Republican presidential candidates spent much of last week responding to Donald Trump's call to end birthright citizenship - the United States citizenship automatically granted to children born in America regardless of their parents' immigration status.
And one candidate in particular had a series of answers about the emotional issue: Wisconsin Gov. Scott Walker.
Here's what Walker told MSNBC's Kasie Hunt on August 17 during his visit to the Iowa State Fair:
KASIE HUNT: Do you think that birthright citizenship should be ended?
SCOTT WALKER: Well, like I said, Harry Reid said it’s not right for this country - I think that’s something we should, yeah absolutely, going forward --
HUNT: We should end birthright citizenship?
WALKER: Yeah, to me it’s about enforcing the laws in this country. And I’ve been very clear, I think you enforce the laws, and I think it’s important to send a message that we’re going to enforce the laws, no matter how people come here we’re going to enforce the laws in this country.
But by August 21, Walker told CNBC's John Harwood that he'd been misunderstood -- and that he wasn't going to take a position on the issue.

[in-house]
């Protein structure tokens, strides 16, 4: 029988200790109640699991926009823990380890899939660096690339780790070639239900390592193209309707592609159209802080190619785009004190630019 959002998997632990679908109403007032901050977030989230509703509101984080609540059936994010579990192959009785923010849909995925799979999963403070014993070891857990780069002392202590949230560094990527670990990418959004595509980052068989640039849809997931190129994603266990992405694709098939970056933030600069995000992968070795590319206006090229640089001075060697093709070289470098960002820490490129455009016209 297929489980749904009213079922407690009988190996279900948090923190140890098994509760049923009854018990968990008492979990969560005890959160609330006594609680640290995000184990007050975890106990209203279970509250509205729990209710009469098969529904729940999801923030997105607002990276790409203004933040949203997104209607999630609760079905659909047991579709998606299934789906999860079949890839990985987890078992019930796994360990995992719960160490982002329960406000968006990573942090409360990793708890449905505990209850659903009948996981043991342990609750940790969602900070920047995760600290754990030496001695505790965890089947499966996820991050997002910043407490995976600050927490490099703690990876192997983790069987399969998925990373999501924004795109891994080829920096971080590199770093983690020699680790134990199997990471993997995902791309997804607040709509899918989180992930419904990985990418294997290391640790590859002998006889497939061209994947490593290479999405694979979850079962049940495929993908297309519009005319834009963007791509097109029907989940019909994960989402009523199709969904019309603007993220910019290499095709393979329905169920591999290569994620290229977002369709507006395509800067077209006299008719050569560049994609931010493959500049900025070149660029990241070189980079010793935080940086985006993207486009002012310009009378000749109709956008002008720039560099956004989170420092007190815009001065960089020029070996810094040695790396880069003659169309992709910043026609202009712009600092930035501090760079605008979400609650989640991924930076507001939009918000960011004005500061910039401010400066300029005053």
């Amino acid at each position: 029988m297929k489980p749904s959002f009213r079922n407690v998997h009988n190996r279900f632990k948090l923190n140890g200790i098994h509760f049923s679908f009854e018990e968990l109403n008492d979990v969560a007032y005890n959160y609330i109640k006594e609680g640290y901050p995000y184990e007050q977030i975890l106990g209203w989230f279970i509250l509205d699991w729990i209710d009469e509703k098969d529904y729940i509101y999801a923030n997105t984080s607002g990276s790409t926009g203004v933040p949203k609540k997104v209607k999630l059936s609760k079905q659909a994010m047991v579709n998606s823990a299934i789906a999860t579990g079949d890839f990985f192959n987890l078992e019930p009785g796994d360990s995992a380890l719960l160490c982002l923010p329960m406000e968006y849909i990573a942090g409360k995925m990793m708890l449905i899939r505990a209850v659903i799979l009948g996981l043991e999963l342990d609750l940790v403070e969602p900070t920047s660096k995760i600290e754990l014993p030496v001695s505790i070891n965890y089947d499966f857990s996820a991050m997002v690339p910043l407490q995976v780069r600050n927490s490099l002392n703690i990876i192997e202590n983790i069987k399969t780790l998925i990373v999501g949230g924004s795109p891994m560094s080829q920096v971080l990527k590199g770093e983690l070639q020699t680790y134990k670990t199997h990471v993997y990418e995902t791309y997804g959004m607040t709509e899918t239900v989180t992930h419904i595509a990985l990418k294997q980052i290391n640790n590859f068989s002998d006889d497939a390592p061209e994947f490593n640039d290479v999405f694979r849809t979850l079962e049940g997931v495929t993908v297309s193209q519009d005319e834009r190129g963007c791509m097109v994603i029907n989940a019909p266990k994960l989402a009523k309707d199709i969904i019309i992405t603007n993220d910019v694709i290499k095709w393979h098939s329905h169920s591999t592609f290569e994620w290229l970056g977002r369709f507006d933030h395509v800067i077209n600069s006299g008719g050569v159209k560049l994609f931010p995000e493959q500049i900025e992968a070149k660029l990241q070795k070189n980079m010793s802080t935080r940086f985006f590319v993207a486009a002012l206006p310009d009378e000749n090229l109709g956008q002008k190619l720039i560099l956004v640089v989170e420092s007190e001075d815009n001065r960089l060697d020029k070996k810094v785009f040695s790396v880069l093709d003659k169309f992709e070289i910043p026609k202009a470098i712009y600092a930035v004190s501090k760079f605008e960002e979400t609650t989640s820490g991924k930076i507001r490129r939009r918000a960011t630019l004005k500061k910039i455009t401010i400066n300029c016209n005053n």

HARWOOD: So people misunderstand: you’re actually not for ending birthright citizenship?
WALKER: I'm not taking a position on it one way or the other. I’m saying that until you secure the border and enforce the laws, any discussion about anything else is really looking past the very things we have to do.
Then on Sunday on ABC's This Week, Walker appeared to suggest that he’s not in favor of ending birthright citizenship at all.
STEPHANOPOULOS: I understand that's what you feel we have to address, but this is simply a yes or no question. Do you support that line of the Fourteenth Amendment?
WALKER: Well, I said the law is there. And we need to enforce the laws including those that are in the Constitution. My point is having this debate about anything else when we don't have politicians who are committed to actually securing the border and enforcing the laws, which means very simply in our country e-verify. Making sure that every employer ensure that the people working for them are legal to work in this state -- in this country. That will resolve the problems you're talking about and that's what I've been talking about this week.
STEPHANOPOULOS: So you're not seeking to repeal or alter the Fourteenth Amendment.
WALKER: No. My point is any discussion that goes beyond securing the border and enforcing the laws are things that should be a red flag to voters out there, who for years have heard lip service from politicians and are understandably angry because those politicians haven't been committed to following through on those promises.